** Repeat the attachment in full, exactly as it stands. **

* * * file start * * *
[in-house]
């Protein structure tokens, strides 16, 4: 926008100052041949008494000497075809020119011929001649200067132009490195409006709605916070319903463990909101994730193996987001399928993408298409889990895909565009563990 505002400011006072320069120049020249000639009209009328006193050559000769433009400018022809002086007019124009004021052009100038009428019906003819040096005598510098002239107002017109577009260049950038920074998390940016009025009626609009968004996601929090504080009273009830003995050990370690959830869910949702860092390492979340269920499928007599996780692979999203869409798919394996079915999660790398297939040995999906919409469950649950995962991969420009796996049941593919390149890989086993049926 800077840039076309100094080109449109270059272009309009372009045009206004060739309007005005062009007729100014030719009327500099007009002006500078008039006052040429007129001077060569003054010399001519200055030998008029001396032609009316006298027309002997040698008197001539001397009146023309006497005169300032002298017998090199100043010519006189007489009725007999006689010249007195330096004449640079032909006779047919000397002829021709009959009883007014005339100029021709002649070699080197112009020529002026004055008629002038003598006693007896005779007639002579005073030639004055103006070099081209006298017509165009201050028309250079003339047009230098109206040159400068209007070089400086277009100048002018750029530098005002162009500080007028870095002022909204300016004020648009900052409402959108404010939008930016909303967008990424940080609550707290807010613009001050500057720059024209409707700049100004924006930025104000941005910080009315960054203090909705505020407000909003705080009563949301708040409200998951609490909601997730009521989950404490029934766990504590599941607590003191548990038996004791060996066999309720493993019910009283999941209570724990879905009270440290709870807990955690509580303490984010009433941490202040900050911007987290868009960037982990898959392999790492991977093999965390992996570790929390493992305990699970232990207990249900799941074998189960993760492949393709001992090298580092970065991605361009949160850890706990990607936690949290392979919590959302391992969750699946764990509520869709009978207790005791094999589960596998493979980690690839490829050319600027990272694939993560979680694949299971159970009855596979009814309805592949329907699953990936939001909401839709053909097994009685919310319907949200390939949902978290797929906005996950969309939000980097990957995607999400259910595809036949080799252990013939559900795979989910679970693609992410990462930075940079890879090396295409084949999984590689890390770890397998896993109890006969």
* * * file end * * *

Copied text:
[in-house]
């Protein structure tokens, strides 16, 4: 926008100052041949008494000497075809020119011929001649200067132009490195409006709605916070319903463990909101994730193996987001399928993408298409889990895909565009563990 505002400011006072320069120049020249000639009209009328006193050559000769433009400018022809002086007019124009004021052009100038009428019906003819040096005598510098002239107002017109577009260049950038920074998390940016009025009626609009968004996601929090504080009273009830003995050990370690959830869910949702860092390492979340269920499928007599996780692979999203869409798919394996079915999660790398297939040995999906919409469950649950995962991969420009796996049941593919390149890989086993049926 800077840039076309100094080109449109270059272009309009372009045009206004060739309007005005062009007729100014030719009327500099007009002006500078008039006052040429007129001077060569003054010399001519200055030998008029001396032609009316006298027309002997040698008197001539001397009146023309006497005169300032002298017998090199100043010519006189007489009725007999006689010249007195330096004449640079032909006779047919000397002829021709009959009883007014005339100029021709002649070699080197112009020529002026004055008629002038003598006693007896005779007639002579005073030639004055103006070099081209006298017509165009201050028309250079003339047009230098109206040159400068209007070089400086277009100048002018750029530098005002162009500080007028870095002022909204300016004020648009900052409402959108404010939008930016909303967008990424940080609550707290807010613009001050500057720059024209409707700049100004924006930025104000941005910080009315960054203090909705505020407000909003705080009563949301708040409200998951609490909601997730009521989950404490029934766990504590599941607590003191548990038996004791060996066999309720493993019910009283999941209570724990879905009270440290709870807990955690509580303490984010009433941490202040900050911007987290868009960037982990898959392999790492991977093999965390992996570790929390493992305990699970232990207990249900799941074998189960993760492949393709001992090298580092970065991605361009949160850890706990990607936690949290392979919590959302391992969750699946764990509520869709009978207790005791094999589960596998493979980690690839490829050319600027990272694939993560979680694949299971159970009855596979009814309805592949329907699953990936939001909401839709053909097994009685919310319907949200390939949902978290797929906005996950969309939000980097990957995607999400259910595809036949080799252990013939559900795979989910679970693609992410990462930075940079890879090396295409084949999984590689890390770890397998896993109890006969």